Letters to the Editor: Mitch McConnell, Joe Biden and the need for an upper age limit in Washington

Senate Minority Leader Mitch McConnell
Senate Minority Leader Mitch McConnell (R-Ky.) set off speculation about his health after freezing up while speaking to reporters on Aug. 30.
(Liz Dufour / Associated Press)
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To the editor: Let’s flip LZ Granderson’s argument about aging politicians in the opposite direction.

I know a couple of 13-year-olds who are wise, sensible and well-read. Should they be able to vote? Yes, these youngsters should. But the vast majority of their peers are far too young to cast a vote wisely.

For every fit and fine 80-year-old like Mick Jagger, there are likely 30 others in various states of decline, and many others who never made it to 80.


The presidency is way too important not to have an upper age limit for the start of a first term, and senators have way too long a term not to have one. The Supreme Court needs either an upper age limit or a limited term of office.

I was 8 years old the last time a sitting president died in office; Granderson was not yet born. Think of the recent chaos that resulted each time a Supreme Court justice died or resigned, and multiply that by 100 for a president.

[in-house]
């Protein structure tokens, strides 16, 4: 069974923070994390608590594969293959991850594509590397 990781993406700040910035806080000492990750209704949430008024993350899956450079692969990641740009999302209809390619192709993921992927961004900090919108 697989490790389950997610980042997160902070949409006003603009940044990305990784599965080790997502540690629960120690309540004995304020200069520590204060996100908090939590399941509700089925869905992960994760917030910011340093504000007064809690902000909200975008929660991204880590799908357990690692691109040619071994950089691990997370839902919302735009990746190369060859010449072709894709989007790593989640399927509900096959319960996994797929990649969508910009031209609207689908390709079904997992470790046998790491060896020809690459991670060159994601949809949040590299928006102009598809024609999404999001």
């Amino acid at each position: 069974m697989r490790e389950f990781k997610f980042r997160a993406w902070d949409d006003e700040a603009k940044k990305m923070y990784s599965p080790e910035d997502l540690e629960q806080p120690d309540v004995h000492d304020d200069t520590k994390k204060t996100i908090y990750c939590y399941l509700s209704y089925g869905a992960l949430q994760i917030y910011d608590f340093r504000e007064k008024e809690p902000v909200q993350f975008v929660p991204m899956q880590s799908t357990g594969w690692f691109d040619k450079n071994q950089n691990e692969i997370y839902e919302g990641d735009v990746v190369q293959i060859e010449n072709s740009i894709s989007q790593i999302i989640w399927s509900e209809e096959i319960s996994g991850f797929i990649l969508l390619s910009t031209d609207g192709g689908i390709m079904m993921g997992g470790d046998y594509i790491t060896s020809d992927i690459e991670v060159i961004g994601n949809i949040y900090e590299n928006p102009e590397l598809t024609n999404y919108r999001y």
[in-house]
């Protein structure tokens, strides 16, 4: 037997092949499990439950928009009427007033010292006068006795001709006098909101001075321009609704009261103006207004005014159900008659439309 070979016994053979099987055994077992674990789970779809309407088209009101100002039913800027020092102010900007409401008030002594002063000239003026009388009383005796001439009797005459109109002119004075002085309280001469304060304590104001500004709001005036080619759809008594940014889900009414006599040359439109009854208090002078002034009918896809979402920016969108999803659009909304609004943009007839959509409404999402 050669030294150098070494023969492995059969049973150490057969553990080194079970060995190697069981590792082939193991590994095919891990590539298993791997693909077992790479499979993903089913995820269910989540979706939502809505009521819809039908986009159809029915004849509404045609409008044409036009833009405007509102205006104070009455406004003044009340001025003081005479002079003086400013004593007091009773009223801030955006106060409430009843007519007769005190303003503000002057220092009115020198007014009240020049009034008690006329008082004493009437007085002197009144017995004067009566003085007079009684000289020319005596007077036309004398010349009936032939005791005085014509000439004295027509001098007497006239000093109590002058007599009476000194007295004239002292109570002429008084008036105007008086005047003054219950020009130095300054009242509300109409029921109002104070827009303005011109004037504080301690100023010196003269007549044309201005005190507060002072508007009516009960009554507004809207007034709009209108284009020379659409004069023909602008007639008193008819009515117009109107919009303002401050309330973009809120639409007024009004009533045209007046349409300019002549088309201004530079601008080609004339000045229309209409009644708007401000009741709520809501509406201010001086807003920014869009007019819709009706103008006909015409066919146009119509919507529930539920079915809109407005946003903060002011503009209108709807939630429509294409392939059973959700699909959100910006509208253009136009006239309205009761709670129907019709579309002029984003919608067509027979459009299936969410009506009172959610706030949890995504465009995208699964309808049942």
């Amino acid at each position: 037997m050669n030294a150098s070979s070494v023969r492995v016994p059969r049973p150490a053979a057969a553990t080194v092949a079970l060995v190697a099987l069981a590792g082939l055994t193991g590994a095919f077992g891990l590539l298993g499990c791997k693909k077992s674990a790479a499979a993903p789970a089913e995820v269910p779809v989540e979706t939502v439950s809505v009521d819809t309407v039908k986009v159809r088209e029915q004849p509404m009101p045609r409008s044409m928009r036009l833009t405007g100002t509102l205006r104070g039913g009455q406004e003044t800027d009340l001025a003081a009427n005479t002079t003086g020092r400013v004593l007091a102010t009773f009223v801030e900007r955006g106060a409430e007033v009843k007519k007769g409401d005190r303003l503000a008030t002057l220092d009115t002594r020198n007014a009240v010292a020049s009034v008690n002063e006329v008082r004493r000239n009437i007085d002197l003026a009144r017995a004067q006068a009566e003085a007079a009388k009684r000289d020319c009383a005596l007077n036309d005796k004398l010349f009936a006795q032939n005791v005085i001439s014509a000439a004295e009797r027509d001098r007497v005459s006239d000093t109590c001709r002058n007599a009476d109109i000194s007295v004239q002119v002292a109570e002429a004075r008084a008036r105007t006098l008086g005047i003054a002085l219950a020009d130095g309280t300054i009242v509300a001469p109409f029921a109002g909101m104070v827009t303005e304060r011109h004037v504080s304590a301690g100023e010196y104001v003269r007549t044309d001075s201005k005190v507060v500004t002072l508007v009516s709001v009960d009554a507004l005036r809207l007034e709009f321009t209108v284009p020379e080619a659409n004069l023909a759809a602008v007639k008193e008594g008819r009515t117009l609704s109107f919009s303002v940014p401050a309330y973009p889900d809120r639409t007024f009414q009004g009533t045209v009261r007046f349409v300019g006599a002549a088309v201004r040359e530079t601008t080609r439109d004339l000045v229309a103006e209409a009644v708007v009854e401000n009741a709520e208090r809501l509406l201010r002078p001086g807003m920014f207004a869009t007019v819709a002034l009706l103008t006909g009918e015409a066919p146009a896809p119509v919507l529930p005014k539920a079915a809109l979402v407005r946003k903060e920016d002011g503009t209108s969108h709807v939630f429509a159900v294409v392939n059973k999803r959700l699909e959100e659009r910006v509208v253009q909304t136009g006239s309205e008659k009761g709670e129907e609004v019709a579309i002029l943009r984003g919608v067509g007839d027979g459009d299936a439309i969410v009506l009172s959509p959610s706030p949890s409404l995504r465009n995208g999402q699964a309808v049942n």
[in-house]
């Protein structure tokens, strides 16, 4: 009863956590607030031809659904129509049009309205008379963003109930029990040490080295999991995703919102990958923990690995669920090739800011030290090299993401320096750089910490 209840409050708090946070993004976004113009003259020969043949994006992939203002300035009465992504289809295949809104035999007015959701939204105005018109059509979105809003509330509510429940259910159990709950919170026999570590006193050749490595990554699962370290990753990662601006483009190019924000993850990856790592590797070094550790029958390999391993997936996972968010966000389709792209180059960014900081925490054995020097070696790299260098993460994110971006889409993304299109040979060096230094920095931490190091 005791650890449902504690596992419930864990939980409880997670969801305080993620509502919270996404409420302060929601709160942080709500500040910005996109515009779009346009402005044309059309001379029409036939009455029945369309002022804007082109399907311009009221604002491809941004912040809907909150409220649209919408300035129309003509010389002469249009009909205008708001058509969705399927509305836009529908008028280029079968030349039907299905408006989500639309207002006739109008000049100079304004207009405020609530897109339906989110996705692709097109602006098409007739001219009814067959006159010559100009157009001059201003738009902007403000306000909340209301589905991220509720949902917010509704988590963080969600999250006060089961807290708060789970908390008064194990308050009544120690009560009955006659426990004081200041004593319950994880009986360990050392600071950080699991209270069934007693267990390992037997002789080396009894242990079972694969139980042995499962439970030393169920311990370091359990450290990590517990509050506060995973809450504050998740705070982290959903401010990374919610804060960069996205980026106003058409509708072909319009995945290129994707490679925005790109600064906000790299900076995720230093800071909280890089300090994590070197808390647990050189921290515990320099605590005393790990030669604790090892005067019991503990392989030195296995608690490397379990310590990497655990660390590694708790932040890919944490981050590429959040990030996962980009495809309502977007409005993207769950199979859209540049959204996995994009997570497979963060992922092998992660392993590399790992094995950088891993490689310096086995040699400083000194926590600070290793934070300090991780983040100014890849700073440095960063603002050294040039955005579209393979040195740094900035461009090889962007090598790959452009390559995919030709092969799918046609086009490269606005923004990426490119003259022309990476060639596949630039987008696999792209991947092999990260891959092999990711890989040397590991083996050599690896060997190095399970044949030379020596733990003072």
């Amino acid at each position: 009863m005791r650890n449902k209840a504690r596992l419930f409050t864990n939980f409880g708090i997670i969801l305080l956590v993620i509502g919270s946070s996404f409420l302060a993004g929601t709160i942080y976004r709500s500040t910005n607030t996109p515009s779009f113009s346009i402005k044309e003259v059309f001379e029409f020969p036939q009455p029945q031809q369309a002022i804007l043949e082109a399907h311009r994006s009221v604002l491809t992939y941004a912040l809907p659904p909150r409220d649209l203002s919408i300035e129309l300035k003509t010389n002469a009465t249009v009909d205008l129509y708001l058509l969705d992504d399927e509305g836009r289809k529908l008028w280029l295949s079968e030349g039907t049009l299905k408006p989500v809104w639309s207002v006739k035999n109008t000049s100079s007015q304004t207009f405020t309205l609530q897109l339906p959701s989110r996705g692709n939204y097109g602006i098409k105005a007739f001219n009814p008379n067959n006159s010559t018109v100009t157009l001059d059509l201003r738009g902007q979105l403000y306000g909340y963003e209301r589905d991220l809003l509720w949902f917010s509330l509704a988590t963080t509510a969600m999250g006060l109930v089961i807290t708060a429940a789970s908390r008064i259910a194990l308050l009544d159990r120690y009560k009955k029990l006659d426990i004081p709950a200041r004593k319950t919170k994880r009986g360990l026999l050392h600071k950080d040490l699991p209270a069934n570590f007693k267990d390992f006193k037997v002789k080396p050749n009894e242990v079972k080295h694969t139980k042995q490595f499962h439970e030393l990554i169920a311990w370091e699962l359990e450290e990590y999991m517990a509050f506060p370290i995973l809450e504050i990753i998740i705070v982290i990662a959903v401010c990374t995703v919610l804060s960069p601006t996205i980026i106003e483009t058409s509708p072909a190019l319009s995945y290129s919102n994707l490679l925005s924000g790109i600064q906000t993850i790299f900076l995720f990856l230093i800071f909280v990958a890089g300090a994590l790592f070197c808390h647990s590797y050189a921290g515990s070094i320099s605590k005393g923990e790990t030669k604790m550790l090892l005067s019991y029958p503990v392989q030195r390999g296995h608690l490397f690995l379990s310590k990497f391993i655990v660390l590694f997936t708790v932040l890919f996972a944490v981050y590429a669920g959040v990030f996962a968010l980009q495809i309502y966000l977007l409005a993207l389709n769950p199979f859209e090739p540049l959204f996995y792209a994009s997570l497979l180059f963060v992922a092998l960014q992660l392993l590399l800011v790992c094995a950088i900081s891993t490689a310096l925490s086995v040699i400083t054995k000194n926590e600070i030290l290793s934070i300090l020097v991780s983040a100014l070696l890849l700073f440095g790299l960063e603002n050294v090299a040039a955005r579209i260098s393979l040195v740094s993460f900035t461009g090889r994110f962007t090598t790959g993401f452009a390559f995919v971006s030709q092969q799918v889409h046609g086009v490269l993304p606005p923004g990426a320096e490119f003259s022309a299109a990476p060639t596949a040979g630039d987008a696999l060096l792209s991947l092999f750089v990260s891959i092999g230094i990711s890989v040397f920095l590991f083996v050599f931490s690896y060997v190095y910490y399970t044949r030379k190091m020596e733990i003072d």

Diane Scholfield, Vista


To the editor: Granderson’s article on age being just an uninformative number was spot on. I just turned 74 and celebrated by riding my motorcycle 1,500 miles from Palm Springs to our second home in British Columbia.

My wife encourages me to exercise and eat healthy, but I will admit to some age-related issues. I will probably need knee replacement surgery because I damaged it hiking the second-highest peak on the Norwegian island of Svalbard in the Arctic just after turning 70.

But I will continue to enjoy life by attempting things I never thought possible as a younger man. You know why? Because I tell myself I can.


Del Breckenfeld, Desert Hot Springs


To the editor: Granderson quotes Dr. Brian Monahan, attending physician at the U.S. Capitol, as saying about Senate Minority Leader Mitch McConnell (R-Ky.): “Occasional lightheadedness is not uncommon in concussion recovery and can also be expected as a result of dehydration.”

As an experienced critical care physician, I saw the video of McConnell “frozen” and immediately thought he was having a transient ischemic attack (TIA). Given that this is not the first time this has happened, I would have expected more concern. After all, according to the American Stroke Assn., TIAs can be a forewarning of something more serious.

Monahan has had a distinguished career as a hematologist and medical oncologist. I wonder if he is going to defer to the opinion of a neurologist with regard to McConnell.

Dr. Christopher B. Cooper, Los Angeles